A high-profile Italian insurance company, Guardian, has been forced to cancel coverage of its insurance business in the United States amid the US election result.
The company, which was founded in the 1980s by former US servicemen, will be closed as of January 6.
Guardian’s chief executive Michael Smith said the loss was a result of a combination of “a strong U.S. dollar and uncertainty surrounding the election results”.
“We are confident that the US dollar will remain stable and that we will be able to cover all our costs in the U.K.,” he told a news conference on Tuesday.
“In the meantime, we have to consider the cost and logistics of covering the U of A’s campus in Washington DC, which will cost more than €1 million per year.”
The decision follows a warning from the UAW, the union for US military personnel, that the coverage would be lost.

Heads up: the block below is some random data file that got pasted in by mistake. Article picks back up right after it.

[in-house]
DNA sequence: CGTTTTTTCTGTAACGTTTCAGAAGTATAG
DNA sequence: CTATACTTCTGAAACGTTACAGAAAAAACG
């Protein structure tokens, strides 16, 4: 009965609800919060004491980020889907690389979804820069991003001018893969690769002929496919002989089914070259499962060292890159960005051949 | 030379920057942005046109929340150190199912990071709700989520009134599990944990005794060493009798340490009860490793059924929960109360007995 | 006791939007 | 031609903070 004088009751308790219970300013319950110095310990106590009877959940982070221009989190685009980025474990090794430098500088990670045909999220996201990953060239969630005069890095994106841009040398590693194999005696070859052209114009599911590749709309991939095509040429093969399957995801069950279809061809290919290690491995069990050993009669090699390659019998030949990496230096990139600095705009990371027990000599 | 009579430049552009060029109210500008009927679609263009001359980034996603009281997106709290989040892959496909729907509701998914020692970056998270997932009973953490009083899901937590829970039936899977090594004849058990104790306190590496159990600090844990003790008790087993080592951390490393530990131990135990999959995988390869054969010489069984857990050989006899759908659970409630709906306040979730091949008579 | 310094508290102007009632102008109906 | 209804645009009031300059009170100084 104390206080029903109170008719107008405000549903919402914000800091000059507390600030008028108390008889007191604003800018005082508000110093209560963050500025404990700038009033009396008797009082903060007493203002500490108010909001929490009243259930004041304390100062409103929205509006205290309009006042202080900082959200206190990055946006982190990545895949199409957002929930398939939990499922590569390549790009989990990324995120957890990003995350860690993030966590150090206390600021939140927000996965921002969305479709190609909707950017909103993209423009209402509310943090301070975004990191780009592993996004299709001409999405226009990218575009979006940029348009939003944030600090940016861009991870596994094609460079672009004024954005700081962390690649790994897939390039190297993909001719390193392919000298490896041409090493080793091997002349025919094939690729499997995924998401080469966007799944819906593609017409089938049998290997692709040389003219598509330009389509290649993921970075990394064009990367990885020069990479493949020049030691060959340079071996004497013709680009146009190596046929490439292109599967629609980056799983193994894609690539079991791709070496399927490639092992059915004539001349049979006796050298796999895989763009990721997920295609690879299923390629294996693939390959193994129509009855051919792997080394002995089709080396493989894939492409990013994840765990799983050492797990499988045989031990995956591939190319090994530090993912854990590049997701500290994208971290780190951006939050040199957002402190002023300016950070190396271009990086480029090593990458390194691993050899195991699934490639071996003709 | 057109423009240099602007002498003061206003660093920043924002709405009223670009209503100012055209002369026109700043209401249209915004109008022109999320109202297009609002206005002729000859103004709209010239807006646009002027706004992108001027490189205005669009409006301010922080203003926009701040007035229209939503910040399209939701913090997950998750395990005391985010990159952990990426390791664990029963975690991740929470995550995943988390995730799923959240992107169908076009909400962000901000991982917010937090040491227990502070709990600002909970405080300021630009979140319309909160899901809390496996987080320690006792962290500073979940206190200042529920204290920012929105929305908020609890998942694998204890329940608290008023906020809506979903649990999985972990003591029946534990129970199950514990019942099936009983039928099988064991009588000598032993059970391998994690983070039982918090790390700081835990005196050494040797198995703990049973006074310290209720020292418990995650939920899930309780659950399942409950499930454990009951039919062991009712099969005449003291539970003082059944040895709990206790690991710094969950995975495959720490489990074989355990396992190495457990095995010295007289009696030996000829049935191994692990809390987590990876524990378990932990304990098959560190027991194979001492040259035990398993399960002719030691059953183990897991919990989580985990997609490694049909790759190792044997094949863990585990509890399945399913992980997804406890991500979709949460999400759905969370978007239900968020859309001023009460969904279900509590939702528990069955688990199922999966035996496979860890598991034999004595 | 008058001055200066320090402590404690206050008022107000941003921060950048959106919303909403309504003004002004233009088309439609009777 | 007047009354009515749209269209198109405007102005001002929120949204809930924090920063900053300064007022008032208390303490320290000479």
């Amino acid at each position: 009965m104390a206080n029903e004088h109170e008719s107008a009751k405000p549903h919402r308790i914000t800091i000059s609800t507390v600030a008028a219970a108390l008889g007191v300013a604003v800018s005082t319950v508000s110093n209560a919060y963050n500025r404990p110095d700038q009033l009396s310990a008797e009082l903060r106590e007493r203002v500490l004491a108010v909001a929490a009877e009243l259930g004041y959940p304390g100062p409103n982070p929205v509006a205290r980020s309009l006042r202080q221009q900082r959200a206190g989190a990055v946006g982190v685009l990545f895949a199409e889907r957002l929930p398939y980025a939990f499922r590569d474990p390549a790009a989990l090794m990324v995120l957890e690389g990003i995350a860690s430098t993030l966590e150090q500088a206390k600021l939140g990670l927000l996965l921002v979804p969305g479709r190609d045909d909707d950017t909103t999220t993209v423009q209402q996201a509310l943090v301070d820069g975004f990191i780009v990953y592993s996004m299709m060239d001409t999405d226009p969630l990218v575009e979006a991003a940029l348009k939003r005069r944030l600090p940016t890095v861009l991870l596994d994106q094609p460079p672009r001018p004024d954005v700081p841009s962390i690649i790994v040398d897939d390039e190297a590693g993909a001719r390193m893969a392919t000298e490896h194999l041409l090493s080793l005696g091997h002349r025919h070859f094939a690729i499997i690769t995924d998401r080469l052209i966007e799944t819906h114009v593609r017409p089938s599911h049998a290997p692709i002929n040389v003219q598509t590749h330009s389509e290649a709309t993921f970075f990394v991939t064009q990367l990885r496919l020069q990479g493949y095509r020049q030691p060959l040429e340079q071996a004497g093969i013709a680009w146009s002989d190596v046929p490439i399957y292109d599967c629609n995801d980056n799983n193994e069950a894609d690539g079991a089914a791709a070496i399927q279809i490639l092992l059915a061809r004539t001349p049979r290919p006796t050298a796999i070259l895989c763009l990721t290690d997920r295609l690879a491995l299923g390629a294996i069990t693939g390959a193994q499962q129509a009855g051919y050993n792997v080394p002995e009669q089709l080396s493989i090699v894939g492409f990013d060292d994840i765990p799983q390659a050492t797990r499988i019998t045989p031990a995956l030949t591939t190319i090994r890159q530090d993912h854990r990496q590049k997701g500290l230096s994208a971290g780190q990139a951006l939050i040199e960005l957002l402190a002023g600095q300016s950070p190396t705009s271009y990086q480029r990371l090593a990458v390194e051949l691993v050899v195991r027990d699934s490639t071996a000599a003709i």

“The US election results have impacted many American businesses, particularly in the insurance industry, including Guardian,” the union said in a statement.
“We will continue to advocate for an insurance-insurance system that protects workers in the face of uncertainty and unpredictability in the economy.
We look forward to working with Guardian in the coming weeks to address the uncertainty and uncertainty caused by this election.”
In a statement, a Guardian spokesperson said the decision was taken following a meeting with US Vice President Mike Pence, which included a discussion about “the US election and the potential impacts for our business”.
“Our decision reflects our understanding that the United Kingdom’s insurance market is one of the most competitive in the world,” the spokesperson said.
“We remain confident in our ability to deliver a level of coverage that meets the needs of our global customers.”
The company said it was considering a number of options, including filing for bankruptcy, restructuring or merging with another insurance company.